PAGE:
If you are entering or exiting a station you MUST be aware of the unposted rule of “Right & Left”. When you are on an escalator, the right side is for people who are riding the escalator and simply standing. The left side is for people walking up/down the escalator. If you stand on the left be prepared for some angry travelers who correct you promptly! Trust me, I learned this rule first hand! Never again will I stand on the left side. I promise, London!
7. Most trains are not air-conditioned.
This is very important to remember when you are traveling in the warmer months. I recently visited london in late November and it was soooo warm down there on the trains! I brought a bottle of water and wore layers so I could remove them when I got down there. Just remember this fact when you are getting dressed and don’t be surprised when you are feeling warm. I tried to warn you. 🙂
8. Watch out for Priority Seats.
If you are using a priority seat and you don’t need it, please be ready to offer it to someone who does. Pregnant or disabled customers can apply for a “badge” to wear when they are riding the tube. The most common one I saw was the “Baby on Board” badge. A few pregnant women were wearing them and no one hesitated to give up their seat to them. Priority seats are for the disabled, elderly and pregnant women. I also witnessed people giving up their seats for women with small children. Priority seats are sometimes a different color and always labeled above them. Watch out for Priority seats and be courteous.
9. Know the name of the last stop.
The tube train lines are all labeled in the direction they are headed like “northbound” or “eastbound”. this makes it very easy to understand. But to know if you are headed in the right direction, know the name of the last stop in the direction you need to go. For example to get from Heathrow airport to Hyde Park you will take the “Picadilly Line eastbound towards Cockfosters or Oakwood for 16 stops and then get off on the Hyde Park Corner station”. You see, cockfosters or oakwood are names of the last stops if you take the Picadilly line all the way East. Your train will stop 16 times at different stations and then you will get to the Hyde Park Corner and you will get off the train, exit the station (remember to tap out) and then your at your destination, Hyde Park. I hope I simplified this enough for everyone! Comment below if you still have questions.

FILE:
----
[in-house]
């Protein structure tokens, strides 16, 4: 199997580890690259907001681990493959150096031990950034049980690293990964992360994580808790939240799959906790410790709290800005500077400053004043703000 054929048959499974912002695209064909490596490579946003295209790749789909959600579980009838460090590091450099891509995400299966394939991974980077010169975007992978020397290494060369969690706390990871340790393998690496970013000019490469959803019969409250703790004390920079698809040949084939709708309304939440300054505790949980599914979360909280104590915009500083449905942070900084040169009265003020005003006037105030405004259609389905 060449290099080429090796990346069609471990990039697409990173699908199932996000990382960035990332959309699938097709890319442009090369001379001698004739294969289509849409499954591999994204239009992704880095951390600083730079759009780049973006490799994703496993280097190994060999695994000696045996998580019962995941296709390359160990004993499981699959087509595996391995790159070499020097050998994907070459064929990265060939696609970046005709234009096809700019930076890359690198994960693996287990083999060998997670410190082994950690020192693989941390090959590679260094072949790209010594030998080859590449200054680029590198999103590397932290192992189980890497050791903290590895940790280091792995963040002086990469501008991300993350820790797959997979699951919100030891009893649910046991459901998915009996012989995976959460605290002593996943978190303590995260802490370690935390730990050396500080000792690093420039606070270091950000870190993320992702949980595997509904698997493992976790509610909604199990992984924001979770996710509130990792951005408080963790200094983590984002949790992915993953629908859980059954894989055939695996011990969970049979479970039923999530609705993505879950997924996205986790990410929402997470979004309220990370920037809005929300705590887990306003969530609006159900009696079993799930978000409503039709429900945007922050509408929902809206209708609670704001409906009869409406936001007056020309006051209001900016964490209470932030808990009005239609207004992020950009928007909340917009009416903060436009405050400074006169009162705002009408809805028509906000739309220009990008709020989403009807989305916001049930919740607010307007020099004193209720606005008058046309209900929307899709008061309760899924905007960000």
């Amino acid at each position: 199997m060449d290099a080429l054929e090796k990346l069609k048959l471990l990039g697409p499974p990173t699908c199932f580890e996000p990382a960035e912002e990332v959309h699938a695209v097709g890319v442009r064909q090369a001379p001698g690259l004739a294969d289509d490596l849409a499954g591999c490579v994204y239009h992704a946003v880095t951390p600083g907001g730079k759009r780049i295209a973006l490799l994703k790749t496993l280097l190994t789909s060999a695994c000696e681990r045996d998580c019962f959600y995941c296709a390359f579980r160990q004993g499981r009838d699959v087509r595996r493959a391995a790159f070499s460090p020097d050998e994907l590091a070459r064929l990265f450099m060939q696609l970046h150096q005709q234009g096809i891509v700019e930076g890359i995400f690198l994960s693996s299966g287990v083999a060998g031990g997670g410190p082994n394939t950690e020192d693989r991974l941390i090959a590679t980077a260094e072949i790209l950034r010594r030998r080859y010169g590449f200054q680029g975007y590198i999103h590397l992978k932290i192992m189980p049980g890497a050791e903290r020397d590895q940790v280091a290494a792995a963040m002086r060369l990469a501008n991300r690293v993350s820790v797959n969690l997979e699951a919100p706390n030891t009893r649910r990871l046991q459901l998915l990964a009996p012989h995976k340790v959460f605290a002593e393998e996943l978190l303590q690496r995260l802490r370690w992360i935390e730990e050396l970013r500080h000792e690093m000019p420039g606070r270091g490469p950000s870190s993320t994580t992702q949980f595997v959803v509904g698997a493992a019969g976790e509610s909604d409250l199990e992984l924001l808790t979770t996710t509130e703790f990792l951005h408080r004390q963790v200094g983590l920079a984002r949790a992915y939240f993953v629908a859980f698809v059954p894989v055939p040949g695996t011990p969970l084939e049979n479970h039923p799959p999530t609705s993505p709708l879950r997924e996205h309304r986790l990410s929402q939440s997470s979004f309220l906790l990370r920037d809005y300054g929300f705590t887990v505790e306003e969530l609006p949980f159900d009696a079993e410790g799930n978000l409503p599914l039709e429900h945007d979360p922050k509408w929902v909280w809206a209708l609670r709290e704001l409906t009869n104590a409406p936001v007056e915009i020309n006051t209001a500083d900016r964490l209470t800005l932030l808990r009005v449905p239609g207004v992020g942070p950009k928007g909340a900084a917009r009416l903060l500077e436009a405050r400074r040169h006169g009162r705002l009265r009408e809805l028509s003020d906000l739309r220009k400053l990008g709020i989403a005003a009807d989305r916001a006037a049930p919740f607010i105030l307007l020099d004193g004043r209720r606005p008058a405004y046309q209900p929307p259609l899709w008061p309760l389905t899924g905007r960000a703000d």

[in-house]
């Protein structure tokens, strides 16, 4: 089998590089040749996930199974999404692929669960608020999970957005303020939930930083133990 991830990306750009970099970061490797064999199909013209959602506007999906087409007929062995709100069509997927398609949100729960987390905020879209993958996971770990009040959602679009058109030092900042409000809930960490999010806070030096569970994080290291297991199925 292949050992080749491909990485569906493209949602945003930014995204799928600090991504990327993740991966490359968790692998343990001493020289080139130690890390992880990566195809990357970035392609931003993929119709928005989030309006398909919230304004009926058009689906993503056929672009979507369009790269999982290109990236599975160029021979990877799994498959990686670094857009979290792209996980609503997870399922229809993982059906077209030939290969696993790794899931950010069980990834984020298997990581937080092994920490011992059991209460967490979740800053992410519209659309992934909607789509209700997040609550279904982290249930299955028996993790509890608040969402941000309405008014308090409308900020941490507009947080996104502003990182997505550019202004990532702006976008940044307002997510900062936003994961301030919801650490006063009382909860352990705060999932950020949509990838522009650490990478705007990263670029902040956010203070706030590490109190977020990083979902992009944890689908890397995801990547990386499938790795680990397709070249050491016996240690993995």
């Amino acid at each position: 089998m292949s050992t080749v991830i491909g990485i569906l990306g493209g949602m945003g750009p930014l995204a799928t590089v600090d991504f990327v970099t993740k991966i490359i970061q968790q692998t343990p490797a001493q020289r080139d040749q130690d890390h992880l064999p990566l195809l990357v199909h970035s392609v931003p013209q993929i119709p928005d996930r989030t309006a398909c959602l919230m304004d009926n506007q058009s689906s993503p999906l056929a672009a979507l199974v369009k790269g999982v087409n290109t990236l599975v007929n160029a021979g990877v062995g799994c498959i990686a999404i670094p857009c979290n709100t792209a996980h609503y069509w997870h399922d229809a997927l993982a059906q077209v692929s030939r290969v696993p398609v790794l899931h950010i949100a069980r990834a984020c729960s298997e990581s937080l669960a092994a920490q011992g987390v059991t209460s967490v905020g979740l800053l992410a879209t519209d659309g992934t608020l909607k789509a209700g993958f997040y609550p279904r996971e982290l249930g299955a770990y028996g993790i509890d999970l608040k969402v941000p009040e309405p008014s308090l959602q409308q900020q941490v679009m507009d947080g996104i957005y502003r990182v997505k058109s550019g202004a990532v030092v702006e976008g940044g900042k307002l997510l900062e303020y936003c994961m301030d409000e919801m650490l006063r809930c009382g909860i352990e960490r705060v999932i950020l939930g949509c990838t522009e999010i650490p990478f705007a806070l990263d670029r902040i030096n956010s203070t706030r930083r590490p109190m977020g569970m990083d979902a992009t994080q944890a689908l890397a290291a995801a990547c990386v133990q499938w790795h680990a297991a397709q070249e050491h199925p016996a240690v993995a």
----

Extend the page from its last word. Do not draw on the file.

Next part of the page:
10. Download a helpful app.
I highly recommend that you download the TfL Oyster App or the regular old Google maps app to help you plan your route. IMPORTANT REMINDER: Please remember to place your phone on airplane mode with wifi ON when you are traveling out of your country. (Unless you like huge surprise cell phone bills) I learned this lesson back in 2007 when I went to Ireland and came home to a $600 cell phone bill.
There are so many places like Starbucks and restaurants with free wifi. Every hotel will have free wifi. Plan your routes when you have wifi. Remember that Google maps will still show you your location and map even when you are NOT connected to wifi.
ADVICE FOR VISITING ANY CITY: If you get lost or confused, go to a free wifi hotspot and use Google Maps app for directions. Put in your current location and destination. Choose the “transit” option instead of “drive” or “walk”. If will give you perfect directions on which tube/train/subway/metro to take and stops, including updated transit closures and such. You can screen shot it and head out to the station!
Always be wary of your surrounding. Every big city had pick pockets. Be safe and travel with a companion at night if you can. I hope this post helps you ride the tube with confidence! If you are visiting London and not sure what to see or do, check out my other Blog post, What to See and Do in London! Happy travels!